You play Nc7 because you dont mind about material, you want to develop rapidly. If white doesnt take you will play Nb5. After white takes you sacrifice another piece with Rc8 and your position is pretty good.
u can't simply sacrifice 2 materials without any use.u mean the development is good for black,see at the same time even white is charging at the king with the pawns.so can u explain the complete variation??don't simply say anand played it and so it's good.Ur reasoning is somewhat ok but not entirely complete.
As I said earlier Rxa3 was my first inclination, however upon further examination it seems that the attack can't be finished off.
So here's my elaboration on the correct idea.
24. ... Nc7!! 25. Qxc7 (all other moves lose to something like Rxa3 bxa3 Nb5!) Rc8!! 26. Qxe7 (The Queen can only go to b6 where it will be attacked by Nc4 or take the bishop) Nc4! threatening Rxa3 bxa3 Nxa3+ and a winning attack.
An amazing quiet looking move, the kind of thing all chess players dream of playing.
yeah u r right,this is how the game continued in
Karjakin-Anand Corus ,2006
Essentially forced. White cannot allow …Nb5 where Black’s attack is far too strong to defend.
25… Rc8! 26. Qxe7 Nc4!
With the sacrifice of two pieces Black has whipped up a mating net around the White king. Black’s position has reached its zenith, and White temporarily has the initiative. Its a question of whether White has a sequence that either mates or perpetuals the Black king.: 27.Bc5!? looked like a saving chance for White: 27...Nxa3+ 28.bxa3 (28.Bxa3 Rxa3 29.bxa3 Qxa3 30.Rd2 b2 wins for Black) 28...Rxa3 29.Qxd6 Ra1+ 30.Kb2 Ra2+ 31.Kb1 Rxg2 32.Ba7 Re8 33.Qd7 Ra2 34.g6 and the position is better for Black, but a draw may be in reach. After 27...Raxc5 28.Rxd6 Re8 29.e5 Qc8 30.Qxe8+ Qxe8 31.Nxc4 Rxc4 32.Rhd1 Rc8 33.Bc6 Black has good chances, but White can continue fighting. However Anand probably had 27...Rxa3! prepared: 28.bxa3 Rxc5 threatening 29...Nxa3+ and mate to follow. White can simply resign.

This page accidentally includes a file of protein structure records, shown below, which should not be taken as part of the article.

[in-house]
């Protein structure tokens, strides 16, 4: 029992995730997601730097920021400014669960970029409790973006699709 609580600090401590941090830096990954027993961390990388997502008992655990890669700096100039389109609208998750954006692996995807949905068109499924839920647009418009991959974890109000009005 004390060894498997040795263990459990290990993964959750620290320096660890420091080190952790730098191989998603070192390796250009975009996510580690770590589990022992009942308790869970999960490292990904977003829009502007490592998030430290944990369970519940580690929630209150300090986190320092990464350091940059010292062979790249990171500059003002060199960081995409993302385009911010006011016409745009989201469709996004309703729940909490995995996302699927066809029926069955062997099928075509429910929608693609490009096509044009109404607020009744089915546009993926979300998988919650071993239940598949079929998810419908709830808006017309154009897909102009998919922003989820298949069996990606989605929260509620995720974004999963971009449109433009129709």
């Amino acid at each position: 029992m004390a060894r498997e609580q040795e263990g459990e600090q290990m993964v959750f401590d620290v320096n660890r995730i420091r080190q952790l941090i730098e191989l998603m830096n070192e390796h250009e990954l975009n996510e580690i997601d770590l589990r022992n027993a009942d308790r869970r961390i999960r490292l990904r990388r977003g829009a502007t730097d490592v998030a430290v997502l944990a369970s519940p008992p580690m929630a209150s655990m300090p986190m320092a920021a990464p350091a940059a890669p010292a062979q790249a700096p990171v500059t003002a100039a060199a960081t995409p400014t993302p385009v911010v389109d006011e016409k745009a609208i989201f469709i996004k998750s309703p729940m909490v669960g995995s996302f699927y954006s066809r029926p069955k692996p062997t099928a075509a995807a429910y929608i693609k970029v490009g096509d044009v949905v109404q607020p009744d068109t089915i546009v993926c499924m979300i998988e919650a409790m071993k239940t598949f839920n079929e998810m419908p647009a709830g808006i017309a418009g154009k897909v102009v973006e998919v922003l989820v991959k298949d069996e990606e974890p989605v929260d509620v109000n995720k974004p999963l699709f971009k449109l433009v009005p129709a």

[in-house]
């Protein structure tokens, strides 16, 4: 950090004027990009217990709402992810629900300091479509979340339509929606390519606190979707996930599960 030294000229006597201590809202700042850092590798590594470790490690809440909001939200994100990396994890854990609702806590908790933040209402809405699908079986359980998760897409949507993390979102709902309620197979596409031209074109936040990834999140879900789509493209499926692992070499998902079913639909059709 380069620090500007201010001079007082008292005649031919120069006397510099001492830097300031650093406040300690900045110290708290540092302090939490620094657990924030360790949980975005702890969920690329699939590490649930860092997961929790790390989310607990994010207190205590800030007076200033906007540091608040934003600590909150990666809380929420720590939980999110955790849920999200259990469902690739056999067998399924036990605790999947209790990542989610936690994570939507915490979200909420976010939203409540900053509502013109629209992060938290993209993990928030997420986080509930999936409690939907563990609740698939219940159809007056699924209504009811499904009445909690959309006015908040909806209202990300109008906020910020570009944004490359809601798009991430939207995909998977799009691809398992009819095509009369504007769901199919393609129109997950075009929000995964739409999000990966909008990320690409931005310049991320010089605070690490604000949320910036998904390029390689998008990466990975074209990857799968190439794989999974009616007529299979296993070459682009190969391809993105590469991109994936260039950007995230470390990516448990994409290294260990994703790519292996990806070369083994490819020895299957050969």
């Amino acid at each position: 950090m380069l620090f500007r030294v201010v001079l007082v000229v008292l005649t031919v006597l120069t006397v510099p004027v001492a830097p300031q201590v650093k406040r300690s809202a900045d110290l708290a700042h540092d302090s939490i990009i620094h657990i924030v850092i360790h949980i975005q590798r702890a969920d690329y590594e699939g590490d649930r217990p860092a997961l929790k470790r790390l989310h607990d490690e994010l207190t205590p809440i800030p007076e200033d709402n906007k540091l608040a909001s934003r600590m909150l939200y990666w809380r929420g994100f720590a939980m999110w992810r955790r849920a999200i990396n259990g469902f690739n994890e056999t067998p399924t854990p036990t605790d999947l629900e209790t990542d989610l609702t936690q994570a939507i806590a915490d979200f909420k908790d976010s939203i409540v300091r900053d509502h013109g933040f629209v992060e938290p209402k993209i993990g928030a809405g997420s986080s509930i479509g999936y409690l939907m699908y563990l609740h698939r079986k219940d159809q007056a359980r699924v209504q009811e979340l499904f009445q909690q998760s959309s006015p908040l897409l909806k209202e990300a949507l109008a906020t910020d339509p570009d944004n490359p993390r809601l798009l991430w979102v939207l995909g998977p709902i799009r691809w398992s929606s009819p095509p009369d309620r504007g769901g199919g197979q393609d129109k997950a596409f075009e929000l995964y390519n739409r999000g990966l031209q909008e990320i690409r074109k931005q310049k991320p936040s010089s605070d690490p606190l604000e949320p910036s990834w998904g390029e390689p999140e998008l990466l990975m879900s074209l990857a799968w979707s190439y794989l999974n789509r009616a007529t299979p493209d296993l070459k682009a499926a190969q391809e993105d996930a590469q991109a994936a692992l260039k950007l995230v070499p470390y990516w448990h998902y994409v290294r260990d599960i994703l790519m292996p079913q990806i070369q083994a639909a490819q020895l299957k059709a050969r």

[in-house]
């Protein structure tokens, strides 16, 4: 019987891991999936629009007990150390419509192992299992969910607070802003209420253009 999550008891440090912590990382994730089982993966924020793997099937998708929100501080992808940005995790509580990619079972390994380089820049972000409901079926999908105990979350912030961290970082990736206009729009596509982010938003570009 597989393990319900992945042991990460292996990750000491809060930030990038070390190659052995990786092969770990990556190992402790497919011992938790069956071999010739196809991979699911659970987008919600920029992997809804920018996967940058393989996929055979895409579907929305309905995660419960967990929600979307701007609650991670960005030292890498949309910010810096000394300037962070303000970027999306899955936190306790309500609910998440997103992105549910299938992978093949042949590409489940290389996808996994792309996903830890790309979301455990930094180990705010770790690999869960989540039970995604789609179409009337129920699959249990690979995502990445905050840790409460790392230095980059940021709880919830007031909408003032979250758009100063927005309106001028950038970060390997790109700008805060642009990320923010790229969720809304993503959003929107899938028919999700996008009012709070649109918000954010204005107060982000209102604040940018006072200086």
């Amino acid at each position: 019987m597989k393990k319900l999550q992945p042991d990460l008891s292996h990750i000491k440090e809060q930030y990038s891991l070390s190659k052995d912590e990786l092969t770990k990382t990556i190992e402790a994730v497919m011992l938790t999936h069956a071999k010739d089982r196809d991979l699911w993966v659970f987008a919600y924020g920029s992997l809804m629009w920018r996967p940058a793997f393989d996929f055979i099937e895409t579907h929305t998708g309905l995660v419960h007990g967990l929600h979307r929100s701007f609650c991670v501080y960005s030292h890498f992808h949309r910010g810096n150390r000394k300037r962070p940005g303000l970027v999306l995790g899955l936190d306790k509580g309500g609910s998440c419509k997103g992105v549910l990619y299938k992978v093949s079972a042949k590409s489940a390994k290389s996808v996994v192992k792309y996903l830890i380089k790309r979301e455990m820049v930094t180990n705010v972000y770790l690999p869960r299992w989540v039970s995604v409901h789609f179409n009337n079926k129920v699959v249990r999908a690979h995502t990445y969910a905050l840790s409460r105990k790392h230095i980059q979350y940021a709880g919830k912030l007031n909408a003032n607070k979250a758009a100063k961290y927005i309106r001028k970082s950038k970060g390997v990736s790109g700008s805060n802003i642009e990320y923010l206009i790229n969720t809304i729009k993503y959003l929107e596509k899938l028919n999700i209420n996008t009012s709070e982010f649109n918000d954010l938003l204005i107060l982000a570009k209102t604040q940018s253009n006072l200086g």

27. g6??? hxg6!
Creating a potential escape square for his king. In lines after gxf7+ Black king has the handy h7 square, where it is almost out of reach from the White pieces.
28. fxg6 Nxa3+ 29. bxa3 Rxa3 30. gxf7+ Kh7 31. f8=N+!
A determined attempt to get at the Black king, but after Black’s next its clear that Anand has things well under control.
Anand would have to have seen this possibility all the way back on his 24th move where he initially sacrificed two pieces. Anand discards another rook, which gives him the initiative to finish off his attack.
32. Qxf8 Ra1+!
It isn’t safe for Black to take the White queen yet.
33. Kb2 Ra2+ 34. Kc3
34. Kb1 Now it is safe to accept White’s gift. The Black rook does a sterling job on the seventh rank, locking in the White king as well as interfering with the co-ordination of White’s pieces. Qxf8
Shredder 7 announces mate in 5.
35. Kd3 Qb5+ 36. Kd4 Ra4+ 37. Kc3 Qc4+ 0-1